The goal of this tutorial is to understand the use of the seq_len function. In addition we will see different ways to declare sequences in R.

The seq_len(number) function creates a sequence that starts at 1 and with steps of 1 finishes at the number value. A common use of this function is to create indexes that match the length of a vector in order to make plots.

```
# We create a sequence that starts at 1 and ends at 50
seq_len(50)
```

```
## [1] 1 2 3 4 5 6 7 8 9 10 11 12 13 14 15 16 17 18 19 20 21 22 23
## [24] 24 25 26 27 28 29 30 31 32 33 34 35 36 37 38 39 40 41 42 43 44 45 46
## [47] 47 48 49 50
```

```
# Let's create a vector of length 12
my_vector <- c(5, 6, 1, 13, 7, 8, 4, 6, 10, 12, 4, 8)
length(my_vector)
```

`## [1] 12`

```
# We can use the length of the vector to create an index
seq_len(length(my_vector))
```

`## [1] 1 2 3 4 5 6 7 8 9 10 11 12`

```
# Now we can use the seq_len function to plot this vector in two dimensions using this index
plot(seq_len(length(my_vector)), my_vector)
```

There are other ways to create sequences that we are going to show in this tutorial. However the seq_len function is often used because it only takes one parameter and it is very easy to identify in a dense and complex code.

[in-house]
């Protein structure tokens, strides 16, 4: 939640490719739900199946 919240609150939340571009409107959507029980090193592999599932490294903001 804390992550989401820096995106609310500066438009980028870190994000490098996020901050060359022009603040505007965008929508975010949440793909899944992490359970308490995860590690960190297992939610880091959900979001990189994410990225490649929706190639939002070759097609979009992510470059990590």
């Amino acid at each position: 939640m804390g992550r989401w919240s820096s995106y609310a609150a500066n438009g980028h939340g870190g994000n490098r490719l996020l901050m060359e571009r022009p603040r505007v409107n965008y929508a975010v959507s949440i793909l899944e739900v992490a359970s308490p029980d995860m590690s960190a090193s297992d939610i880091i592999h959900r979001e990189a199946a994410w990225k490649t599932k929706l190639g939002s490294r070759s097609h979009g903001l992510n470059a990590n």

At this point the use of seq_len is very clear. It is a function of one parameter that creates a sequence from 1 to this parameter using steps of 1. Itâ€™s easy to spot in the code and itâ€™s commonly used to create indexes using a vector. Now feel free to use this function or follow the tutorial to learn different alternatives.

```
# We can in R easily create sequences with steps of 1 using the : command
1:12
```

`## [1] 1 2 3 4 5 6 7 8 9 10 11 12`

`10:20`

`## [1] 10 11 12 13 14 15 16 17 18 19 20`

```
# We can repeat the previous example using this command
plot(1:length(my_vector), my_vector)
```

```
# Now it's a good time to read the help page of the seq_len function
# ?seq_len
# We see that it descends from a main function called seq
# This function is more general and can take many parameters that make it very useful
# Let's start creating a sequence from 1 to 20
seq(1, 20)
```

`## [1] 1 2 3 4 5 6 7 8 9 10 11 12 13 14 15 16 17 18 19 20`

```
# We can also use this function in the main example of this tutorial
# However this function takes two parameters and it's not very practical
plot(seq(1,length(my_vector)), my_vector)
```